EU Influence: Moscow’s man in Brussels — Live from Davos — (dis)trust in the EU￼
POLITICO – The formidable European Round Table for Industry elected Jean-François van Boxmeer its new chairman, for a two-year term. He’s chairman of the Vodafone Group, and succeeds Volvo Group chair Carl-Henric Svanberg.
BREAKING THIS WEEK: The formidable European Round Table for Industry elected Jean-François van Boxmeer its new chairman, for a two-year term. He’s chairman of the Vodafone Group, and succeeds Volvo Group chair Carl-Henric Svanberg.
HOWDY. Welcome to the newly renovated EU Influence newsletter — now hitting your inbox one day earlier, on Thursdays. (Pro subscribers, you’ll continue to receive this tipsheet on Wednesdays.)
I’m Sarah Wheaton, POLITICO’s chief policy correspondent and your new guide to the world of lobbying, comms, PR and political manipulation around Brussels. I’m coming to you today from Davos, that surreal amalgam of power and money that is the World Economic Forum. More on that in a bit; first, let’s talk about you.
Or rather, a fever dream version of you. This eerie new recruitment video for a U.S. Army psyops division, “Ghosts in the Machine,” indulges the nightmares of conspiracy theorists and the fantasies of influence industry professionals — this idea that one can invisibly pull the strings of power and public opinion. Let’s face it, it’s way sexier than responding to RFPs, convincing your association members to say something meaningful in the latest Commission consultation or — for the transparency set — filing freedom of information requests for documents that will be delayed, delayed some more and then redacted.
Still, I’m here for all of it, eager to shed light on Brussels’ unique public affairs culture. Each week, I’ll analyze your successes, mock your failures and help you keep up with your friends and rivals.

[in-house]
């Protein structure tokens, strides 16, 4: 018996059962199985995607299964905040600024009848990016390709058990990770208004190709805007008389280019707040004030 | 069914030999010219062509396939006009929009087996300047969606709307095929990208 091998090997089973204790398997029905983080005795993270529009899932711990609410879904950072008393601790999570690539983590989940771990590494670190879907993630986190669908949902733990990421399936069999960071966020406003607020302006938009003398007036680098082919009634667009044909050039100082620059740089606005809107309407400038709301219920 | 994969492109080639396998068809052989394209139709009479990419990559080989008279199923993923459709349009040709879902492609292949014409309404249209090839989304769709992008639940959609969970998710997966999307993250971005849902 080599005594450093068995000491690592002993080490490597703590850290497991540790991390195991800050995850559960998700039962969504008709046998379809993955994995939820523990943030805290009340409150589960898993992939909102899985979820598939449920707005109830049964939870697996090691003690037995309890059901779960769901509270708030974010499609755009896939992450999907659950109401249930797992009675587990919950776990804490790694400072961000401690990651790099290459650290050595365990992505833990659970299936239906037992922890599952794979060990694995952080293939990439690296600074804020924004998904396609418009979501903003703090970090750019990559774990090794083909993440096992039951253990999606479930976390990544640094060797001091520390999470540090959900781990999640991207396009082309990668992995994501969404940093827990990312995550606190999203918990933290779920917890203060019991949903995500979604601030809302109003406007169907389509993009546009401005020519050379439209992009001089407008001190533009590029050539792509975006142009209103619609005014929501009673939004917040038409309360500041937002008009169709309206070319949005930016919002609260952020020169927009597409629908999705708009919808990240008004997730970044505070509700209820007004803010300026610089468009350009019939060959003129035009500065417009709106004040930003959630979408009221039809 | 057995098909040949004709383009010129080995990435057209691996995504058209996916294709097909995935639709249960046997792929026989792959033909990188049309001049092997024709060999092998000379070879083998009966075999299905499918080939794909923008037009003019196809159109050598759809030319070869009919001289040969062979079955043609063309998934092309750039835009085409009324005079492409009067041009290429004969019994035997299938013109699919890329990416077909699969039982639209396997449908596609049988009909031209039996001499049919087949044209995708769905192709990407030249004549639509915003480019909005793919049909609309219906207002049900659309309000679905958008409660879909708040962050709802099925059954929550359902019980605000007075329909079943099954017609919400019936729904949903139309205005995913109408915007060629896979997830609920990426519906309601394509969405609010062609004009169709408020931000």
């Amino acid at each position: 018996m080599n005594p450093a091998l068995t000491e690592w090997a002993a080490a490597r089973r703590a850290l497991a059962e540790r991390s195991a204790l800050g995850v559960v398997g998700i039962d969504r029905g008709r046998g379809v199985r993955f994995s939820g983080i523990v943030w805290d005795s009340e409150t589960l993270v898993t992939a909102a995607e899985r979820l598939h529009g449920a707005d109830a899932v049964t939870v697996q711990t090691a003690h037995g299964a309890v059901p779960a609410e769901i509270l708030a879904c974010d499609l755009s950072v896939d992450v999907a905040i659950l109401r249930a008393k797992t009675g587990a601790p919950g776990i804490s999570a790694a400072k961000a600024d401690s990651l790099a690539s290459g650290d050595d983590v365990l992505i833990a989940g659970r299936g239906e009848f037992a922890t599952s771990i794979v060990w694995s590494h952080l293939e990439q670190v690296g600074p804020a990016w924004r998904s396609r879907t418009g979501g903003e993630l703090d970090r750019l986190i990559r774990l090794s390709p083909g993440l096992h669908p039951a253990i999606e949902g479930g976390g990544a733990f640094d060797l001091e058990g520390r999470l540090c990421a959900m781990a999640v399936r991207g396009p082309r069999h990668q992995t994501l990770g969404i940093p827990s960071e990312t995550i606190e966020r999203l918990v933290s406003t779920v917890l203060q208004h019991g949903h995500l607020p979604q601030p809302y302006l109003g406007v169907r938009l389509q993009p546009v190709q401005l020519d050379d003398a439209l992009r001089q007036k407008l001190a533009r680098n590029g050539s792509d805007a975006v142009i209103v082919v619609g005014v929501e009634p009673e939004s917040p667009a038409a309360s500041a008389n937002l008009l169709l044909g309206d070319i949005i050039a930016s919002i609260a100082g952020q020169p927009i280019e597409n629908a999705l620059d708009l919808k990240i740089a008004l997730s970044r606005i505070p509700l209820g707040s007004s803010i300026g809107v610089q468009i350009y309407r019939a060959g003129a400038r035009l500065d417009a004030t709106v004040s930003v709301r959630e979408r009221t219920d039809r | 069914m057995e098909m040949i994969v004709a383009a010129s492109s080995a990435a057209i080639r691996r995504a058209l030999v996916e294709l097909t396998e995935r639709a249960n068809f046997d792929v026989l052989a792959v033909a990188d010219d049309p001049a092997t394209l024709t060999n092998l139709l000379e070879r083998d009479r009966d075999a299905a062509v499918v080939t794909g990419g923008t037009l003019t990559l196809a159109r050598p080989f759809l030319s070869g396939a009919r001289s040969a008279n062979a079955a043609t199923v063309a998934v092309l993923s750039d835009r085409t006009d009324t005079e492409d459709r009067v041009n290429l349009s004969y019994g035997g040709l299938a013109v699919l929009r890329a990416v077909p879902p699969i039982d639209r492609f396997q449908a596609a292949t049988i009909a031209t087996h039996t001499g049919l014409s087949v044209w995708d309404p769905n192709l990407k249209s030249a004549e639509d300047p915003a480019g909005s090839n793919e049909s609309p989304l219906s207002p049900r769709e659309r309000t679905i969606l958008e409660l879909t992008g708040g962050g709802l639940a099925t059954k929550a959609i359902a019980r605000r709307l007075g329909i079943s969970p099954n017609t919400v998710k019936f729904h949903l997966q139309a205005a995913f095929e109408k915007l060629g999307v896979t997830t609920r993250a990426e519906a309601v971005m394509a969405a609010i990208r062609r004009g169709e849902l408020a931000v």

Quick intro: I started my career with the New York Times’ politics team, before heading to POLITICO U.S., including two years covering the Obama White House. One observation after five years in Brussels, where I’ve mostly covered health: there are a helluva lot of pharma lobbyists given that health isn’t an EU competence.
Get in touch. Let’s lunch, allons prendre un verre, or catch up over coffee. Send me your news, gossip and half-baked theories. And please, please, invite me to your parties. (White & Case, I’m looking at you. It’s the neighborly thing to do.)
ON THE RECORD
“On trust, you saw companies that got out [of Russia]: 31-point bump. Companies that stayed in: 38-point drop in trust.”
— Richard Edelman, CEO of the eponymous global communications firm, on the results of the Edelman Trust Barometer in a May 23 interview with POLITICO.
THE HARDEST SELL
MOSCOW’S MAN IN BRUSSELS: No one wants to be on the record making Vladimir Putin’s case in Brussels right now. Sure, you can dig up some names who’ve done stuff for Gazprom or Lukoil in the transparency register, and Greenpeace came out last week with a deep dive into Russian connections to lobbying around taxonomy.
But what about the lobbyist whose only client is the Kremlin?